Mangbetu Royal Art and Herbert Lang, 1902-1906

by Enid Schildkrout
Museum for African Art (formerly American Museum of Natural History)

Queen Nenzima, Mangbetu peoples, Democratic Republic of the Congo. Photo by Herbert Lang. Submitted by Enid Schildkrout.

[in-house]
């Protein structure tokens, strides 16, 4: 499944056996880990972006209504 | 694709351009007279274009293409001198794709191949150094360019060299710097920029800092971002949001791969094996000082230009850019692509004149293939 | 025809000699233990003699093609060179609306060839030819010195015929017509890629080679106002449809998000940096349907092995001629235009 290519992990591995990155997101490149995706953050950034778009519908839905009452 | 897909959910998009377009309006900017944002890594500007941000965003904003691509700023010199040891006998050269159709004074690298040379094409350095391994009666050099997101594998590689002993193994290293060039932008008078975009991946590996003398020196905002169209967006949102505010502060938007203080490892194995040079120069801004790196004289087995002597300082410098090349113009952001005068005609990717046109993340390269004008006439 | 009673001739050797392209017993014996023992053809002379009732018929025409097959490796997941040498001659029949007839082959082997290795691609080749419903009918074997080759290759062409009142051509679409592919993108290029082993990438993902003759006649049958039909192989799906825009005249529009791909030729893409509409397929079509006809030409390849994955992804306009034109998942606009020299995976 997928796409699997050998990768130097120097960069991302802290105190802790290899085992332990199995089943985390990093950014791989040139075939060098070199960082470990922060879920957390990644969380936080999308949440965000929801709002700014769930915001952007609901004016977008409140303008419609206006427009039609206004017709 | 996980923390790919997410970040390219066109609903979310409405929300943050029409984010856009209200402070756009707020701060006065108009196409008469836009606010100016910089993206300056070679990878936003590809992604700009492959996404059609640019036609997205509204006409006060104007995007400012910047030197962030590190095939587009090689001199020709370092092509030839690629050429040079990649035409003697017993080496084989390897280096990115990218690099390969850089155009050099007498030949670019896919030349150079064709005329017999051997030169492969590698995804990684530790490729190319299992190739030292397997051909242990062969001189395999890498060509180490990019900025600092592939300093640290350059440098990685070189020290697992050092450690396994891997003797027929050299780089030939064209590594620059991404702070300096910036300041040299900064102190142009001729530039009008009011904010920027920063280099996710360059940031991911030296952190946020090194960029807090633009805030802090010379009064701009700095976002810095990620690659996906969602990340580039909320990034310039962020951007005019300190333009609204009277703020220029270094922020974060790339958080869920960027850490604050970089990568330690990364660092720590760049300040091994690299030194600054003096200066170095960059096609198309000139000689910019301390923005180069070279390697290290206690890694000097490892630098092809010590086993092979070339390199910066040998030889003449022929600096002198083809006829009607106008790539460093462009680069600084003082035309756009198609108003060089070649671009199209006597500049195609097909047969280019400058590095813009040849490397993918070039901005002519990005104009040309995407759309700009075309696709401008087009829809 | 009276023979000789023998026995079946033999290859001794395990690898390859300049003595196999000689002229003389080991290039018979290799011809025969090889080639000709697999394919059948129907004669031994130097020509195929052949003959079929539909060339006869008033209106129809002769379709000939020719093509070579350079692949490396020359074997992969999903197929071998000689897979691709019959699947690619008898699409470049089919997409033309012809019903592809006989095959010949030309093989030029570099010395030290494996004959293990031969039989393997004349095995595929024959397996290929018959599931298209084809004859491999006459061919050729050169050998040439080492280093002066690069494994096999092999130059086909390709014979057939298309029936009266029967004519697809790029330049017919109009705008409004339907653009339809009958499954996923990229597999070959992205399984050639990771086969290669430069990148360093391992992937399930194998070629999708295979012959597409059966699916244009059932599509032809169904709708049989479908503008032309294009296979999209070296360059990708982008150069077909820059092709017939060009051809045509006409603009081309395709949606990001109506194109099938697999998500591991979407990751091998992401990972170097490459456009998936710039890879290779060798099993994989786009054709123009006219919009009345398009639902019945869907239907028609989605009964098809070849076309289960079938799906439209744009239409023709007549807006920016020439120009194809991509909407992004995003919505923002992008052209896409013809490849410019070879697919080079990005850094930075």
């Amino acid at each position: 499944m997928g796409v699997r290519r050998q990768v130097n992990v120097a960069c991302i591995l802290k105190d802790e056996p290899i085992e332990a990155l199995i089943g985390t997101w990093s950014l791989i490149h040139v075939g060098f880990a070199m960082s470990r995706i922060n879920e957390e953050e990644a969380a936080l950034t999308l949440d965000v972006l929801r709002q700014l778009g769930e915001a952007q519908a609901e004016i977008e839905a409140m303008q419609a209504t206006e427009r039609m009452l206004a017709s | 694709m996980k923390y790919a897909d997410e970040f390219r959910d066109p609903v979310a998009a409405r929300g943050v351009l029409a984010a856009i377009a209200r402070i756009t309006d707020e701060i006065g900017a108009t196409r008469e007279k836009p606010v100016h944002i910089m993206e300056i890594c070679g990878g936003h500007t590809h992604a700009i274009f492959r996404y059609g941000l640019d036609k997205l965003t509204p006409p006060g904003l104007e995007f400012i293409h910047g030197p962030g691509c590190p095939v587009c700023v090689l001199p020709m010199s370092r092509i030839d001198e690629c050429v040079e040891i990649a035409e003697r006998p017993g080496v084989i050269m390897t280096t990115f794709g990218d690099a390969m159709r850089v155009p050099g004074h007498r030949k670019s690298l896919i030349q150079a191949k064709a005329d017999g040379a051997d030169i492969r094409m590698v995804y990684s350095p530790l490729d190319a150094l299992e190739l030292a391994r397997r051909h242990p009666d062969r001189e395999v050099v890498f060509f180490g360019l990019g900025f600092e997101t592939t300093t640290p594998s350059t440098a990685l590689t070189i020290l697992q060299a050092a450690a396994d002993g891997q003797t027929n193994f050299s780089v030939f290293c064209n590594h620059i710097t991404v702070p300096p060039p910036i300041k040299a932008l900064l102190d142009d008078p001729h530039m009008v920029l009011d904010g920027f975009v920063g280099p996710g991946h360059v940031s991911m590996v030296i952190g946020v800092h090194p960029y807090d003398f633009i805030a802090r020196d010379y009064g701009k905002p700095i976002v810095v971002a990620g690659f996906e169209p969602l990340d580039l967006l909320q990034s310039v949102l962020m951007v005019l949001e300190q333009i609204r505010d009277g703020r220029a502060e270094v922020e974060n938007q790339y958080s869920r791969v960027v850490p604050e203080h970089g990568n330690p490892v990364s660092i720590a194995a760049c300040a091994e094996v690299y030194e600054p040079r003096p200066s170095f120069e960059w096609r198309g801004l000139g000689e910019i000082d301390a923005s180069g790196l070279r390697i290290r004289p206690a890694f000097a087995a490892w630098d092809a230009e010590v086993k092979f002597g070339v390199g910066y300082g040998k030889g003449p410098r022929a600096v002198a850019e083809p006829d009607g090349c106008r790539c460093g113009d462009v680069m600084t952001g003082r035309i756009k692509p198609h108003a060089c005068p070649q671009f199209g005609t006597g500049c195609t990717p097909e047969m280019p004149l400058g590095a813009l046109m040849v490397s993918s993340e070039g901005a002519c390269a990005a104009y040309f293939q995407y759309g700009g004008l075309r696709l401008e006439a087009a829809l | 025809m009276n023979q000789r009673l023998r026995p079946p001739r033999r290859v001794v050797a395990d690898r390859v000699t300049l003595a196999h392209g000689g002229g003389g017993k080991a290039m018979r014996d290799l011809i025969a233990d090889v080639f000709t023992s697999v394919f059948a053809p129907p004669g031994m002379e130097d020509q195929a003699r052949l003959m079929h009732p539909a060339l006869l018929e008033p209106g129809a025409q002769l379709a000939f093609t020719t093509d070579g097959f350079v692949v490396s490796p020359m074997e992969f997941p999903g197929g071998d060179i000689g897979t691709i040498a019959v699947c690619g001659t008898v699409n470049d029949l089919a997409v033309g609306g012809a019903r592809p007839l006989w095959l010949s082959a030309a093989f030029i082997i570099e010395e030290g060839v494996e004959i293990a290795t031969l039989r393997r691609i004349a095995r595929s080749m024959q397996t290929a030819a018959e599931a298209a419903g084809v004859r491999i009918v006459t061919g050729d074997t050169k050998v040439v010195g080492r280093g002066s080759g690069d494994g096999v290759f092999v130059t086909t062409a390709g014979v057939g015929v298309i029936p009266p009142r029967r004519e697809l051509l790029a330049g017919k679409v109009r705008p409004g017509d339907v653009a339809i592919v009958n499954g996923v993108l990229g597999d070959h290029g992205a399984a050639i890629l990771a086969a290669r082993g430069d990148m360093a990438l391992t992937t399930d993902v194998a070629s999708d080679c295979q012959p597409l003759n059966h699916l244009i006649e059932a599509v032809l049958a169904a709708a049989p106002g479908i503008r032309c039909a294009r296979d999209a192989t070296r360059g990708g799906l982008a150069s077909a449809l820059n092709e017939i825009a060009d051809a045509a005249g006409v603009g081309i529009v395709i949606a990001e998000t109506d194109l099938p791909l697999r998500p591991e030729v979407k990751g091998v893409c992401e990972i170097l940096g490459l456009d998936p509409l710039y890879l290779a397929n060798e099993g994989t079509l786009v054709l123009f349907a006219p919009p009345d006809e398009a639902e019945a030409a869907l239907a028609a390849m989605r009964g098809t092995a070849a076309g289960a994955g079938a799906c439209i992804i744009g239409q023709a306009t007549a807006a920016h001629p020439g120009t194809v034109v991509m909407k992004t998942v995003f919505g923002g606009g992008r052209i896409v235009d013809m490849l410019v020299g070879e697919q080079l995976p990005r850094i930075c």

Mangbetu rulers were at the center of vast networks of social relationships. The administration of the kingdom was based on the model of the family. Kings—who were referred to as chiefs after the Belgians took control of the area—received wives from many of their subjects and sent their sons to govern outlying villages. Women at court represented the subjects in their home villages and through them ordinary people had access to the rulers. Some royal women achieved great power in their own right. Nenzima, a younger sister of the nineteenth-century ruler, Mbunza, was the wife of Okondo and was reported to be the most powerful person in the court in the first decade of the 20th century.